“I felt like it was cursed from the beginning,” Judge told Marc Maron last year on the WTF Podcast. “It was supposed to take place during a drought and we shot during one of the wettest summers ever.” He added: “I was a little afraid to make it just because it was very daunting. At some point, I realized we had 65 speaking parts, which is not a good idea, because to find that many people that can play convincing dumbasses [is hard]. [But] I felt like I did as good as I could have done.”

Things only got more difficult after the shoot. According to Judge, Fox wanted Dax Shepard, who played simpleton lawyer Frito—his hilarious line, “Go away! ’Batin’!” will live forever in the annals of comedy lore—to loop the entire movie in a different voice. Plus, the movie required numerous special effects, but after a test screening in which an audience was shown an incomplete version of the film with drawings as placeholders for missing effects, the studio began chopping the budget. Judge credits his friend, director Robert Rodriguez and his Troublemaker Digital Studios, for doing some effects work for free.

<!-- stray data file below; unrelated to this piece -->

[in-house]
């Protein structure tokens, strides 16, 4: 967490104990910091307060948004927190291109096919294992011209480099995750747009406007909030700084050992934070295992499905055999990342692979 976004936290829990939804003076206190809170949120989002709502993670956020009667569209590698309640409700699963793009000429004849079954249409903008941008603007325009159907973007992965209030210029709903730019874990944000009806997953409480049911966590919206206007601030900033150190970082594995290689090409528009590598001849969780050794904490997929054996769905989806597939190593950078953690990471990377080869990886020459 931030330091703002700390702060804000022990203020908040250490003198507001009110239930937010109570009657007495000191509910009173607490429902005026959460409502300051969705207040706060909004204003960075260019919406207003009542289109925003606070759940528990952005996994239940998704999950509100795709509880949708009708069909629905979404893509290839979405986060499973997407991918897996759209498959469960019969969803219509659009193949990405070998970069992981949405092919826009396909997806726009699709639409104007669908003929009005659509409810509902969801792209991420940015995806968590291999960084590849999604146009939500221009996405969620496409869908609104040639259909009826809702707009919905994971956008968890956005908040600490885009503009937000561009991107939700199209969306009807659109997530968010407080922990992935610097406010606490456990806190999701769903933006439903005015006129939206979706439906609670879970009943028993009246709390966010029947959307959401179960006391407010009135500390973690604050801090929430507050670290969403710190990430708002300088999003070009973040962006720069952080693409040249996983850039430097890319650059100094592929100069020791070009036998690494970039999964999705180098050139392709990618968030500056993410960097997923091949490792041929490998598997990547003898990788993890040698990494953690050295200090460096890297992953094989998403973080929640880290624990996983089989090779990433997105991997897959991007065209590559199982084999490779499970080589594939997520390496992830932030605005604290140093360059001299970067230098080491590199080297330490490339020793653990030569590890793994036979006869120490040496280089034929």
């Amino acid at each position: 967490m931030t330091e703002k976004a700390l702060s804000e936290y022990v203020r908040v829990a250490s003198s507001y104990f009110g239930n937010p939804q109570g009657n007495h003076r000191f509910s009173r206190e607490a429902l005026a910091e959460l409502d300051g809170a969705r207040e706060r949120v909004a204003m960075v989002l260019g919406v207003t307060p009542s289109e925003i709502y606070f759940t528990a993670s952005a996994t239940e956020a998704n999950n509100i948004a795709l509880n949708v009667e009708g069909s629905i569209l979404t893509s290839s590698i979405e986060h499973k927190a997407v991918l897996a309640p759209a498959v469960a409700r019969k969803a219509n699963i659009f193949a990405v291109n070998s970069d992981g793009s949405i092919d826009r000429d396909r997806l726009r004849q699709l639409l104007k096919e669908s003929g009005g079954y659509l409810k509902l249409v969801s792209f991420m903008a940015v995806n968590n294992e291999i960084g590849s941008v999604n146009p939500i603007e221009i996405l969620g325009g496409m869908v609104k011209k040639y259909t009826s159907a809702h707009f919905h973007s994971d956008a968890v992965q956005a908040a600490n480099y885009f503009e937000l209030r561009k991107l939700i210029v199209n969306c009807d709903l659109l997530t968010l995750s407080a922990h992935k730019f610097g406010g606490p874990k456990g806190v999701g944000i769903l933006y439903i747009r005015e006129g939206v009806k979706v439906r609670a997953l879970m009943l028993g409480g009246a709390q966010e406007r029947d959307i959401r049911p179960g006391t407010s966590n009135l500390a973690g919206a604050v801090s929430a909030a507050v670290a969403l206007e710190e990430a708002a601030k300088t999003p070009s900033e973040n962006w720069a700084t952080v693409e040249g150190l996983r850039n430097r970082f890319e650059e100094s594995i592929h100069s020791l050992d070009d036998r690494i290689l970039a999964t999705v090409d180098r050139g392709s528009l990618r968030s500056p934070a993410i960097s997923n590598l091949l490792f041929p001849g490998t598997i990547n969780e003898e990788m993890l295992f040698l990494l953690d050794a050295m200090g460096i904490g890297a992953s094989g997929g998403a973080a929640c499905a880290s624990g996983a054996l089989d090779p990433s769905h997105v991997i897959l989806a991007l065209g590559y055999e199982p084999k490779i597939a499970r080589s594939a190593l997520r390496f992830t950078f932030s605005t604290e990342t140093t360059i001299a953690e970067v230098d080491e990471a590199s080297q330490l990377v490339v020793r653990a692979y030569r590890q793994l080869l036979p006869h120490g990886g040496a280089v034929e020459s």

If that weren’t enough, jokes like the future Starbucks offering hand jobs with lattes, could have possibly rubbed bigwig shoulders the wrong way.

“I think there [were] issues with all the corporate attacks and Rupert [Murdoch] being a very immersed guy in the corporate world, globally,” Shepard told the website CHUD in 2006.

The movie sat on the shelf for almost a year before it was finally released in about a dozen theaters. The only publicity it received were various newspaper and online articles wondering why the movie was being buried. (It was infamously listed as the Untitled Mike Judge Project on Moviefone.)

“I can’t begin to tell you how crushed I was when it did nothing,” said Crews, who still longs for a sequel, at a recent screening with co-star Maya Rudolph and Mike Judge in Santa Monica, Calif. “It was released and it went away in the same day.”